Micrixalus saxicola is very vocal, often performing in choruses along the river banks (Biju et al. 2014). The call has a “Chir...chir..chir..chir..ri..ri..ri..ri..ri..” sound (Gururaja 2010). For a more complete description of the call, please see Krishna and Krishna (2006).
Male M. saxicola often fight between themselves by kicking each other with their incredibly long hind limbs. However, this “foot-flagging” display is used for more than just fighting; the males use their hind limbs for attracting a mate. The “foot-flagging” display also inspired the common name, Wayanad Dancing frog (Gururaja 2010).
Female M. saxicola do not display the foot-flagging behavior and also do not vocalize (Gururaja 2010).
Amplexus is axillary. Once amplexus occurs, the male will stop calling and the pair will travel together with the female carrying the smaller male on her back. Females search out small patches of stones, pebbles, or sand and may also use small cave for ovipositioning. At their chosen location females uses her hind limbs to dig an approximately 2 cm long, 2 cm wide, and 2 cm deep cavity filled with water where the pair stay until mating is over. After the two disengage, the female will cover the eggs and leave. She does not return. The male begins calling again several minutes after they complete mating (Gururaja 2010).
One female was observed laying a single clutch of 154 un-pigmented white eggs in a cavity. Eggs had a sticky jelly cover that stuck to each other and to the inner walls of the cavity. The average diameter of the eggs without their jelly layer is 2.09 ± 0.07 mm, while with the jelly layer, they average 2.5 ± 0.18 mm (Gururaja 2010).
Trends and Threats
Although IUCN has listed M. saxicola as “Vulnerable”, their current population is stable due to species-level protection by the national legislation of India. Their population had declined due to continuous clear-cutting of forest habitat as well as the modifications of waterways by dam construction (Biju et al. 2004). Another threat is from fungal infection by Batrachochytrium dendrobatidis, which affects the skin of the amphibians along the Western Ghats and is widespread throughout Asia (Molur et al. 2015).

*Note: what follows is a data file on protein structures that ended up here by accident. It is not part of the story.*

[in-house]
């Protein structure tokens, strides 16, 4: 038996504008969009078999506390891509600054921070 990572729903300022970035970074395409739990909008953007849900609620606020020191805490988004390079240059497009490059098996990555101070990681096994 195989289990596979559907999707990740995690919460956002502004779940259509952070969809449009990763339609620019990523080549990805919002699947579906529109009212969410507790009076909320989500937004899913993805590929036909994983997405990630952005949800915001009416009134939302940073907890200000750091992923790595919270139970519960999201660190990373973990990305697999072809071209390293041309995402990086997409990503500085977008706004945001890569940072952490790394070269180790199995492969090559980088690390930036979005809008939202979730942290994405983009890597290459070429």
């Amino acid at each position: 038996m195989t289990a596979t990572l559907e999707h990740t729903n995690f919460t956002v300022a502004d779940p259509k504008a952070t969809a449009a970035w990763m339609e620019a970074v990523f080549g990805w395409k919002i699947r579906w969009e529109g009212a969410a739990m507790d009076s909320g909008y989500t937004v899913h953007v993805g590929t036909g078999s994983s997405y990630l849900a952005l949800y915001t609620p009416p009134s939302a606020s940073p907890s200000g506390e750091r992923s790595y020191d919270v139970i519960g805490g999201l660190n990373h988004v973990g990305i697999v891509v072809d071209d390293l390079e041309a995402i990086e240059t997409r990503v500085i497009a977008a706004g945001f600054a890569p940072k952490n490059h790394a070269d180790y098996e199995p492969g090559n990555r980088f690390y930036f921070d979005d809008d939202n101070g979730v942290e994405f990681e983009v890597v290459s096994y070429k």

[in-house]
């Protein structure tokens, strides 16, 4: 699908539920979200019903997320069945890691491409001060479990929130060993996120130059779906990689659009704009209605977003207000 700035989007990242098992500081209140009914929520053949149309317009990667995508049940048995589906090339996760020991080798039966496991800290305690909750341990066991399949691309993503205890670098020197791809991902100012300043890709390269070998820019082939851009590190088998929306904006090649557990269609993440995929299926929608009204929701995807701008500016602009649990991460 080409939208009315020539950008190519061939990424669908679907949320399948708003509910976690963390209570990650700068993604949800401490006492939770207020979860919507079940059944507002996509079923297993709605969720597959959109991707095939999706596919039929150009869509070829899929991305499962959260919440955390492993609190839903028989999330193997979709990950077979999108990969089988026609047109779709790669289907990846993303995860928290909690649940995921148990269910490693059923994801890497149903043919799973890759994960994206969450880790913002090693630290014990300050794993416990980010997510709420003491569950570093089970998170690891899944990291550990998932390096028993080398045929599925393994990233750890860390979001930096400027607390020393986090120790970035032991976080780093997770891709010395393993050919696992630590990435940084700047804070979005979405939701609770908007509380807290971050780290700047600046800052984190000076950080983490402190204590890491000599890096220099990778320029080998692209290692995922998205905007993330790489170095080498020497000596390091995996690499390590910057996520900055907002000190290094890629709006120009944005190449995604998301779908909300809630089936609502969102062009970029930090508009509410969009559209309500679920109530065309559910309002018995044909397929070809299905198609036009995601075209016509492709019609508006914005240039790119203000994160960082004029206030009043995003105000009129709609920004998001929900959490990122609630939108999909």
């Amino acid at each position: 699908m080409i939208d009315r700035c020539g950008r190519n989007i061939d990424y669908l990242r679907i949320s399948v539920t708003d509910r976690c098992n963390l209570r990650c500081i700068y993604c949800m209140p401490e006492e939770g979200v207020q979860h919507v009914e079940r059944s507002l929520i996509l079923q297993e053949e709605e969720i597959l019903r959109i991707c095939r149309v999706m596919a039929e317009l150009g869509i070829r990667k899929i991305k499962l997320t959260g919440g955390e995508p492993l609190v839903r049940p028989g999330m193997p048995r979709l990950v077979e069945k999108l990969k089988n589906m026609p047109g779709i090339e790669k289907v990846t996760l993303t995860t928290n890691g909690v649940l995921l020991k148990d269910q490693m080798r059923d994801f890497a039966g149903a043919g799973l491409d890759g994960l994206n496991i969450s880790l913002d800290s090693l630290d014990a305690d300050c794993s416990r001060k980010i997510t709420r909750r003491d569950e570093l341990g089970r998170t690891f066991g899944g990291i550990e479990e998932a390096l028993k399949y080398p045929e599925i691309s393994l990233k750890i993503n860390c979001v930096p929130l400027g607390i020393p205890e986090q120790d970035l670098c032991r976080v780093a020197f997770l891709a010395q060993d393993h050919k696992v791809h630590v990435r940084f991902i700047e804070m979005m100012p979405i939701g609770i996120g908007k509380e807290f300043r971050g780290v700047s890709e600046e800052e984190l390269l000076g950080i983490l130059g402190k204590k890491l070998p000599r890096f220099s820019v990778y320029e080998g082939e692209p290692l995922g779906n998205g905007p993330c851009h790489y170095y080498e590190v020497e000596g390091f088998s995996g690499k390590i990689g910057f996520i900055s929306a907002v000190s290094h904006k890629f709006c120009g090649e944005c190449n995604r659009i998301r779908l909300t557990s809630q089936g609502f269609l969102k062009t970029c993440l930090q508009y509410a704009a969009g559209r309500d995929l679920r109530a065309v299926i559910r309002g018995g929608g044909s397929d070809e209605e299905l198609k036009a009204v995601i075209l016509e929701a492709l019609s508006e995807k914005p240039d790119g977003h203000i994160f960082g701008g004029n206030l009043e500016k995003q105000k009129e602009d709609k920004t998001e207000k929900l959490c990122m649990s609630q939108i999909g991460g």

Biju, S.D., Dutta, S., Bhatta, G., Adoor, S. (2004). "Micrixalus saxicola." The IUCN Red List of Threatened Species 2004: e.T58384A11764402. https://dx.doi.org/10.2305/IUCN.UK.2004.RLTS.T58384A11764402.en. Accessed on 28 February 2022.
Biju, S.D., Garg, S., Mahony, S., Wijayathilaka, N., Senevirathne, G., Meegaskumbura, M. (2014). ''DNA barcoding, phylogeny and systematics of Golden-backed frogs (Hylarana, Ranidae) of the Western Ghats-Sri Lanka biodiversity hotspot, with the description of seven new species.'' Contributions to Zoology, 83(4), 269-335. [link]
Gururaja, K. V. (2010). “Novel reproductive mode in a torrent frog Micrixalus saxicola (Jerdon) from the Western Ghats, India.” Zootaxa, 2642(1), 45. [link]
Krishna, S.N., Krishna, S.K. (2006) "Visual and acoustic communication in an endemic stream frog, Micrixalus saxicolus in the Western Ghats, India." Amphibia-Reptilia, 27, 143–147. [link]
Molur, S., Krutha, K., Paingankar, M. S., Dahanukar, N. (2015). “Asian strain of Batrachochytrium dendrobatidis is widespread in the Western Ghats, India.” Diseases of Aquatic Organisms, 112(3), 251–255.
Originally submitted by: Kelly Shen (2022-04-06)
Trends and threats by: Kelly Shen
Edited by: Ann T. Chang (2022-04-06)
Species Account Citation: AmphibiaWeb 2022 Micrixalus saxicola: Wayanad Dancing Frog <https://amphibiaweb.org/species/4821> University of California, Berkeley, CA, USA. Accessed Jun 4, 2023.
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Citation: AmphibiaWeb. 2023. <https://amphibiaweb.org> University of California, Berkeley, CA, USA. Accessed 4 Jun 2023.